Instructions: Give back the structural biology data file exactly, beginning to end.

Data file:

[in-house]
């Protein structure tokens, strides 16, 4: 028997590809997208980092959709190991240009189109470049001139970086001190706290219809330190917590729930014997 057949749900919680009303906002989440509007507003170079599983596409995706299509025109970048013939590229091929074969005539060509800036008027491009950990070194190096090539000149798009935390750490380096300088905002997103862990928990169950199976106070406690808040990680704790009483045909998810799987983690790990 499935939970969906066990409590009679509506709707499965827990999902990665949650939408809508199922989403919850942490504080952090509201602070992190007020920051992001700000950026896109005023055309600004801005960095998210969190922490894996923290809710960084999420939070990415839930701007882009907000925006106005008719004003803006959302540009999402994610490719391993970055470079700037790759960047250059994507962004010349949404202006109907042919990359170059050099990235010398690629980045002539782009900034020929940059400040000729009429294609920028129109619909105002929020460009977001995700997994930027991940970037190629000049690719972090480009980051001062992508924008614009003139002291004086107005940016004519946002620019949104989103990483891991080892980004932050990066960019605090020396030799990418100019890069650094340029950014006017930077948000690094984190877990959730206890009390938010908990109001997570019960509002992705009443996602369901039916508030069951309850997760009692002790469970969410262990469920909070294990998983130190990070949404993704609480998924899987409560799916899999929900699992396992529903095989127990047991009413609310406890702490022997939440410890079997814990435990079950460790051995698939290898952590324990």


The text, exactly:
[in-house]
């Protein structure tokens, strides 16, 4: 028997590809997208980092959709190991240009189109470049001139970086001190706290219809330190917590729930014997 057949749900919680009303906002989440509007507003170079599983596409995706299509025109970048013939590229091929074969005539060509800036008027491009950990070194190096090539000149798009935390750490380096300088905002997103862990928990169950199976106070406690808040990680704790009483045909998810799987983690790990 499935939970969906066990409590009679509506709707499965827990999902990665949650939408809508199922989403919850942490504080952090509201602070992190007020920051992001700000950026896109005023055309600004801005960095998210969190922490894996923290809710960084999420939070990415839930701007882009907000925006106005008719004003803006959302540009999402994610490719391993970055470079700037790759960047250059994507962004010349949404202006109907042919990359170059050099990235010398690629980045002539782009900034020929940059400040000729009429294609920028129109619909105002929020460009977001995700997994930027991940970037190629000049690719972090480009980051001062992508924008614009003139002291004086107005940016004519946002620019949104989103990483891991080892980004932050990066960019605090020396030799990418100019890069650094340029950014006017930077948000690094984190877990959730206890009390938010908990109001997570019960509002992705009443996602369901039916508030069951309850997760009692002790469970969410262990469920909070294990998983130190990070949404993704609480998924899987409560799916899999929900699992396992529903095989127990047991009413609310406890702490022997939440410890079997814990435990079950460790051995698939290898952590324990």